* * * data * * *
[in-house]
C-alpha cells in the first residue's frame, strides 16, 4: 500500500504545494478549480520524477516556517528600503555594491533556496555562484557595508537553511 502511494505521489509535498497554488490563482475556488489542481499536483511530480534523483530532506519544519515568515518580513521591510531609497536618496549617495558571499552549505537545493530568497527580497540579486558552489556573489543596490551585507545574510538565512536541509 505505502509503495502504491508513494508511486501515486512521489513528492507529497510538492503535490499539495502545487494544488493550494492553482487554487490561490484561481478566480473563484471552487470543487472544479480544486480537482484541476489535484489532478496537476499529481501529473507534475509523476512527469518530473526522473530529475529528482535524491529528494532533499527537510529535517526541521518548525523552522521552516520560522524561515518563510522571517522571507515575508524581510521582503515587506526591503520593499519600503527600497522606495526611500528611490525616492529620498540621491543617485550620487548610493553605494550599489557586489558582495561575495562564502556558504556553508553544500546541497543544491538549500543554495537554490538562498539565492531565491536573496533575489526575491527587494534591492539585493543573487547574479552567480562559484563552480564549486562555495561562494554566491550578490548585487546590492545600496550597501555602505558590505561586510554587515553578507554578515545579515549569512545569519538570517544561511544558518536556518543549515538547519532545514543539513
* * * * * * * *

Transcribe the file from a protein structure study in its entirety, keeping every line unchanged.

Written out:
[in-house]
C-alpha cells in the first residue's frame, strides 16, 4: 500500500504545494478549480520524477516556517528600503555594491533556496555562484557595508537553511 502511494505521489509535498497554488490563482475556488489542481499536483511530480534523483530532506519544519515568515518580513521591510531609497536618496549617495558571499552549505537545493530568497527580497540579486558552489556573489543596490551585507545574510538565512536541509 505505502509503495502504491508513494508511486501515486512521489513528492507529497510538492503535490499539495502545487494544488493550494492553482487554487490561490484561481478566480473563484471552487470543487472544479480544486480537482484541476489535484489532478496537476499529481501529473507534475509523476512527469518530473526522473530529475529528482535524491529528494532533499527537510529535517526541521518548525523552522521552516520560522524561515518563510522571517522571507515575508524581510521582503515587506526591503520593499519600503527600497522606495526611500528611490525616492529620498540621491543617485550620487548610493553605494550599489557586489558582495561575495562564502556558504556553508553544500546541497543544491538549500543554495537554490538562498539565492531565491536573496533575489526575491527587494534591492539585493543573487547574479552567480562559484563552480564549486562555495561562494554566491550578490548585487546590492545600496550597501555602505558590505561586510554587515553578507554578515545579515549569512545569519538570517544561511544558518536556518543549515538547519532545514543539513